Downcycling ruined LT tray to Regular via PDMS, is it possible?


#1

Since LT trays have not yet disclosed their surfacing formula, I assume that damaged units cannot be user-resurfaced back to original condition. However, can the damaged LT surfaces be removed and replaced with PDMS like the older orange trays? What I don’t know is if the chip in the LT tray tells the Form2 to behave any differently from having an orange tray, such as a different peel process. Is anyone able to confirm or dispel this proposal? Thanks!


#2

Hey there @Volguus, there are specific resins such as Grey Pro and Rigid that require an LT tank and using those resins on a surface not designed to handle it would probably end with some pretty nasty results.


#3

I know of a few people who have done this process successfully. The amount of PDMS is a little different, but removal of the acrylic window and converting it to glass is much easier than with the orange tanks.! Make sure to close the two small holes with some silicone.

No guarantees of course. :slight_smile:


#4

Since I try to learn from failure, I dissected the dead LT tray and came up with the following:

There is indeed a different adhesive holding in the clear window. It reminds me of 5-minute epoxy and while it holds oto the tray for dear life, it snaps free of the window before the prying force damages anything. So replacing with glass should be far easier than with the orange tanks.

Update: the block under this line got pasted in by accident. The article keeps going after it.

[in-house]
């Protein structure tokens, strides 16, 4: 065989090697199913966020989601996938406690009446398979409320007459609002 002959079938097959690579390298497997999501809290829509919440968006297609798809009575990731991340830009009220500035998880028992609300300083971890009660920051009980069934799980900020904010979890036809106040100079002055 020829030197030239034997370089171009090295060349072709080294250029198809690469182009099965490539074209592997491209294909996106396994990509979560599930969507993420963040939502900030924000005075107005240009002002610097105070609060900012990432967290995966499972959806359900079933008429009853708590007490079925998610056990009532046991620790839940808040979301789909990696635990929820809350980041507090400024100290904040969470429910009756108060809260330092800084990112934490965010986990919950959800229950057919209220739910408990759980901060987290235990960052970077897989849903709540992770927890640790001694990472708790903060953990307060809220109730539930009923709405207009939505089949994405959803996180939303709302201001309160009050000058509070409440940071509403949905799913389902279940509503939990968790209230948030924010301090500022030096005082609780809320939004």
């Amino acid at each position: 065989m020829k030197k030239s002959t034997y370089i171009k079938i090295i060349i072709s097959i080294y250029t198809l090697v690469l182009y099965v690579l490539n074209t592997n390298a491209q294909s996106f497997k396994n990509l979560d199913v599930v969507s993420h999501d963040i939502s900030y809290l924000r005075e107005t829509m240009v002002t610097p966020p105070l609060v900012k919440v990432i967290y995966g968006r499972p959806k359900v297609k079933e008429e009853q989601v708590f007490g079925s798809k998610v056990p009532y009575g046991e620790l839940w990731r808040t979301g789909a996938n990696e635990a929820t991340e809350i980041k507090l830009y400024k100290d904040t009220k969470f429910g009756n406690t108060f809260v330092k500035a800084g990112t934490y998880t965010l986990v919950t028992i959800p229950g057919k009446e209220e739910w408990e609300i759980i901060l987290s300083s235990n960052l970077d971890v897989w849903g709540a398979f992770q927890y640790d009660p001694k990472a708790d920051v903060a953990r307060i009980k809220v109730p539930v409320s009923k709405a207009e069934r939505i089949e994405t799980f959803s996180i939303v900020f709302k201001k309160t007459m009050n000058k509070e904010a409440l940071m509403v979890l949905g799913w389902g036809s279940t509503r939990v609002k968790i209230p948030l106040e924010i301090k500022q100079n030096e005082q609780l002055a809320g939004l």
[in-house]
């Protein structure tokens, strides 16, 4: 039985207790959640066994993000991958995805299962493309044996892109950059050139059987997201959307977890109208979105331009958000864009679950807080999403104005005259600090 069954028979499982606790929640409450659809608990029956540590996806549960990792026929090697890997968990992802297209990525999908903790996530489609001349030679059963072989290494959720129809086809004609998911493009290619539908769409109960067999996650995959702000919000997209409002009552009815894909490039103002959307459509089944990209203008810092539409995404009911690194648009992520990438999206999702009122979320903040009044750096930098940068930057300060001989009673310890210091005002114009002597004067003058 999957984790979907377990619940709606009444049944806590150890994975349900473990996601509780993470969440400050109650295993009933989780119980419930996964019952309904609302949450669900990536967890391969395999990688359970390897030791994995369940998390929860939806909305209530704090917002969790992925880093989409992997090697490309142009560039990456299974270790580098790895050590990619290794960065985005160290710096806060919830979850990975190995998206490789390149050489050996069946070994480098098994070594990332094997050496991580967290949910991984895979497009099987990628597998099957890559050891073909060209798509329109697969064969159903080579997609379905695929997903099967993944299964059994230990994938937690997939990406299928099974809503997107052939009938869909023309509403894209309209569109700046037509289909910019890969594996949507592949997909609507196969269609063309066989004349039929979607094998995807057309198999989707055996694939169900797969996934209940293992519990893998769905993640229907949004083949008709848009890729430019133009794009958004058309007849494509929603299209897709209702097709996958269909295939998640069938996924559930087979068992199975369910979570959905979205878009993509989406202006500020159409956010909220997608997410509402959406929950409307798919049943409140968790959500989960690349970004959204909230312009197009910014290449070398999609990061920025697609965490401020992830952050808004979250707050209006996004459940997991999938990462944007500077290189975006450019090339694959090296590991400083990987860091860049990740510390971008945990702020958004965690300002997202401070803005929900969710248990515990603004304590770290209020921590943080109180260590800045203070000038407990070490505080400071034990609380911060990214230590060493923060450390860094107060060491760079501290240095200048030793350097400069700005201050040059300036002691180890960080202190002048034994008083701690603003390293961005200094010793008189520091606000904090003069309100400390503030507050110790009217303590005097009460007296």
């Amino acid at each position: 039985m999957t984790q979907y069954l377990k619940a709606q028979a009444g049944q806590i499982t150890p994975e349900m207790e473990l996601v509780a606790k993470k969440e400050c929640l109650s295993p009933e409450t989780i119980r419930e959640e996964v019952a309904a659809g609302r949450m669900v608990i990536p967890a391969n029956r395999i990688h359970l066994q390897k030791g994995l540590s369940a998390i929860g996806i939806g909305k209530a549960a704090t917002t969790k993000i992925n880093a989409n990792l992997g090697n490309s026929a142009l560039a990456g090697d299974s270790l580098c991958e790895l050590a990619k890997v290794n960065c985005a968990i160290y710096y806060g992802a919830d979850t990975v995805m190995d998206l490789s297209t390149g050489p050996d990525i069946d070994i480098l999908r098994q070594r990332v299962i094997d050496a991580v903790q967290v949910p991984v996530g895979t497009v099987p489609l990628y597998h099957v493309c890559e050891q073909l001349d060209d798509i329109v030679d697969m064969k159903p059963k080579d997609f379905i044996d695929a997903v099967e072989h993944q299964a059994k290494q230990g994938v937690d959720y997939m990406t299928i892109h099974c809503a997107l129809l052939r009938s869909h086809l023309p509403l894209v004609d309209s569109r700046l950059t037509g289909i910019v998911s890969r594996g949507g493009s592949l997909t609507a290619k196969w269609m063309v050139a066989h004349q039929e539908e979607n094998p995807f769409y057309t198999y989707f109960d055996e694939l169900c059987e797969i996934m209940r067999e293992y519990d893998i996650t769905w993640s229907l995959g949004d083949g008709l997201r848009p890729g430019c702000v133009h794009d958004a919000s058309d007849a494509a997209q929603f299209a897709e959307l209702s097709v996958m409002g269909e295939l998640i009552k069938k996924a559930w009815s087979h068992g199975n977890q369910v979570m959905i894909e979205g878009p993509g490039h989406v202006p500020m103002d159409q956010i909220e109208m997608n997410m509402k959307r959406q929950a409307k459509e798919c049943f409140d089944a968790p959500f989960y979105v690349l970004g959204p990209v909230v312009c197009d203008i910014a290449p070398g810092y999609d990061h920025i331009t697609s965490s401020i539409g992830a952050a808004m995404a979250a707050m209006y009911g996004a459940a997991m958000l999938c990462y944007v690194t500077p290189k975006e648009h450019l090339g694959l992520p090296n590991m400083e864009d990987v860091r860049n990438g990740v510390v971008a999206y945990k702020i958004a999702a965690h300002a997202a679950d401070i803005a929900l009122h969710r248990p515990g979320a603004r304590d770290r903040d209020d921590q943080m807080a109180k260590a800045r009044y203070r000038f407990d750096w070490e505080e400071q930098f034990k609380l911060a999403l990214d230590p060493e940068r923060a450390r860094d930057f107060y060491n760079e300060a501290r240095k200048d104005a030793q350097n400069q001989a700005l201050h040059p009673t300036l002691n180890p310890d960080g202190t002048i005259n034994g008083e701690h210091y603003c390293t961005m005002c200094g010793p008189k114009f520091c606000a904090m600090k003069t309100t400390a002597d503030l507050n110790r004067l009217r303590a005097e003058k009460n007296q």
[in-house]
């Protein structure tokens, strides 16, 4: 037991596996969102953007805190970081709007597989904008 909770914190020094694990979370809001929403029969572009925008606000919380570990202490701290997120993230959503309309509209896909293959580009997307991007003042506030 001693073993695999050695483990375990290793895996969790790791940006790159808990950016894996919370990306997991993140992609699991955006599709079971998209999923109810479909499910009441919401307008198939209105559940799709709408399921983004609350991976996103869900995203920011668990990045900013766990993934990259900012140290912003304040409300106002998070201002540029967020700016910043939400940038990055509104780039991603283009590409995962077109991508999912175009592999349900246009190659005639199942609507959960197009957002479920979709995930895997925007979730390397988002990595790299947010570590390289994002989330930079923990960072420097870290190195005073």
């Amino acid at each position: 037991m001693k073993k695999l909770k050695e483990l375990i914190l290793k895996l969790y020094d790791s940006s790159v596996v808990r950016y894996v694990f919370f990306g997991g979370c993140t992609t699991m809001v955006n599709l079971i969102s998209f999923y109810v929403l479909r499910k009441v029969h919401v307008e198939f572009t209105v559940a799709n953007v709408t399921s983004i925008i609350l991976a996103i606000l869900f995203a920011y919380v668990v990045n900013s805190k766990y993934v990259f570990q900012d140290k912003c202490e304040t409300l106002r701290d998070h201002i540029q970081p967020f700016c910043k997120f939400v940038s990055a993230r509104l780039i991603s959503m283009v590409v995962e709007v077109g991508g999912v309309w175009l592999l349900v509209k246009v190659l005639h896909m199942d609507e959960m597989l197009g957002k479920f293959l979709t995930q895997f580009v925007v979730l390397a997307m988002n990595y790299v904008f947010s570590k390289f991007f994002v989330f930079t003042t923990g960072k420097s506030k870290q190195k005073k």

It looks like the first thing to go inside the tray is the ring of double-sided-adhesive foam. The foam (likely VHB) stretches very far with no indication of tearing and the adhesive - impervious to everything I threw at it (isopropanol, acetone, naphtha, white spirit, WD-40) - is equally amazing. Only slow physical peeling set it free.

Next, I believe the optical window is covered with clear polymer until it’s even with the top of the foam. I do NOT think it’s PDMS, but rather a sticky viscoelastic polymer like you might find in those “wall walker” insect-shaped toys that slowly crawl down when you toss them at a wall or window. Worth noting is that it was immaculate; no trace of the gouging or fogging seen in the photo. That was entirely in the top layer…

Finally the top layer, generally held to be FEP sheet. I don’t think it’s adhesive-backed, in fact I think it’s pressed into the tray while the polymer is still uncured, because there are two holes in the tray that look like escapes for excess polymer as it is pressed out.

Ironically, I think the FEP sheet is the weak link in an otherwise imaginative concoction. Unlike FEP I’ve seen on other resin printers, this is at least as thick as paper and not the least bit flexible… Under the least bit of stress it snaps and tears like the skin of a grape. I feel this completely neutralizes the benefits of such soft foam and polymer beneath it, like taping a huge sheet of paper tautly over a trampoline.

In fact, I began to question if it was even FEP at all. I stuck a piece of normal Scotch tape to it and it stuck as much as it does to anything else. Only at the very edges of the FEP did the tape show signs of not sticking. So until I save up for a new tray to use as a control, I hypothesize that the FEP sheet, as it gets scratched by the wiper arm, loses its non-stick quality either by the Teflon being scraped away or (if the film is solid Teflon) by microgrooves making the surface rough enough for things to stick.

In any case, if things haven’t changed enough for the better, they probably won’t now that all focus is likely on the Form 3. But my need to know is satisfied, so that’ll do.


#5

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